A recent FAA enforcement action against a Part 135 air carrier demonstrates the unavailability of a stale-complaint defense when the allegations against the air carrier disclose a pattern of regulatory non-compliance. In Administrator v. Aero Leasing, Inc., the FAA initiated emergency proceedings against Aero Leasing to revoke its Part 135 air carrier certificate for lack of qualification. The FAA alleged multiple violations of the FAR’s going back more than a year including Aero Leasing’s failure to maintain operational control with a qualified person and its failure to follow its own operating specifications and regulatory procedures.
At the hearing, the ALJ found violations of FAR sections 135.25(a)(2), 135.87 and 119.5(l) and dismissed alleged violations of FAR sections 119.69(1) and 119.69(3). However, the ALJ did not make any express findings as to the allegation that Aero Leasing failed to maintain operational control. The ALJ also reduced the sanction assessed against Aero Leasing from revocation of its air carrier certificate down to a 120-day suspension of its certificate. Both Aero Leasing and the FAA then appealed the ALJ’s decision to the full Board.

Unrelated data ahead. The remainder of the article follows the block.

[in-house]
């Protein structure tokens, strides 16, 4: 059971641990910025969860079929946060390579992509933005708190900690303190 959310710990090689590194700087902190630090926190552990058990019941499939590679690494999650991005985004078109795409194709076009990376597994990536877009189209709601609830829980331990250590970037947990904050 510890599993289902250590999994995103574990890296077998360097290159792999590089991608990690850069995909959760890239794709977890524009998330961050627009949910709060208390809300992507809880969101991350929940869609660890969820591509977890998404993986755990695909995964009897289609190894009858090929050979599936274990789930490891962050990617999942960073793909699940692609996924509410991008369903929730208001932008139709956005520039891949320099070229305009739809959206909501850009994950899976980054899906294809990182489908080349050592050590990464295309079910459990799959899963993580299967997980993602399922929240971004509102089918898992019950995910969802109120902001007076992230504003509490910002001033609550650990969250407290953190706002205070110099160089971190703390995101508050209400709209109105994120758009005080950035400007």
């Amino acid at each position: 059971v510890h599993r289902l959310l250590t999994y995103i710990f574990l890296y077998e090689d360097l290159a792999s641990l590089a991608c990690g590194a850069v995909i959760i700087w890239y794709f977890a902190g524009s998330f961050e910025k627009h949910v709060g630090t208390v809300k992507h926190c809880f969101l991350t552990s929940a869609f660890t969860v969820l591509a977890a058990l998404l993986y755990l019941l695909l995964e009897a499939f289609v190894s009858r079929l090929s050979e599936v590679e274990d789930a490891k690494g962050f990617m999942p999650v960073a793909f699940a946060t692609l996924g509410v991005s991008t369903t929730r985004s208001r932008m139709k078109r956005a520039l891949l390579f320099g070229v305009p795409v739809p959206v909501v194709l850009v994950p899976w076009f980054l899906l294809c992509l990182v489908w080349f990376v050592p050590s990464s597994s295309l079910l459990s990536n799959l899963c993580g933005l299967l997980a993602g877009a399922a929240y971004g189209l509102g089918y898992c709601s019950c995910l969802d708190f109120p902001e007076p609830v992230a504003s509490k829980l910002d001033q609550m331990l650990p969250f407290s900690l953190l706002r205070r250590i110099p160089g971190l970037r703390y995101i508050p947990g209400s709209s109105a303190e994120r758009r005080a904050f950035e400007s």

On appeal, Aero Leasing argued that the ALJ should have dismissed a number of the violations based upon its stale-complaint defense because the alleged violations occurred more than six months before the enforcement action. The Board disagreed and affirmed the ALJ’s earlier decision that the FAA’s “complaint, taken as a whole, alleges facts sufficient to support the Administrator’s allegation that respondent lacks the qualifications necessary to hold an air carrier certificate.” Under Board precedent, the stale-complaint rule does not bar allegations of lack of qualification even if they are based upon violations that occurred more than six months prior to the enforcement action. The Board stated that “[i]n the best light, such allegations raise issues of competence, and, at worst, they depict an organization that does not respect FAA operational requirements.”
Additionally, the Board reversed the ALJ’s sanction in reliance upon his own statements that Aero Leasing’s conduct was “sufficient to show at least a propensity to ignore regulatory requirements in the provisions of the Company’s own Operations Manual and operations specifications when it is convenient for the Company or inconvenient to observe them,” and that its conduct demonstrated “a callous disregard for regulatory compliance [with] its own FAA approved operating procedures.” The Board added its own observations that “[u]nder our case law, revocation is the requisite remedial measure for a demonstrated lack of qualification” and “it is well-settled that a demonstrated disposition to flaunt or ignore important safety regulations is a proper basis for certificate revocation.”
In the end, the Board felt that Aero Leasing’s violations of the FAR’s were significantly willful and, based upon Board case law, justified revocation.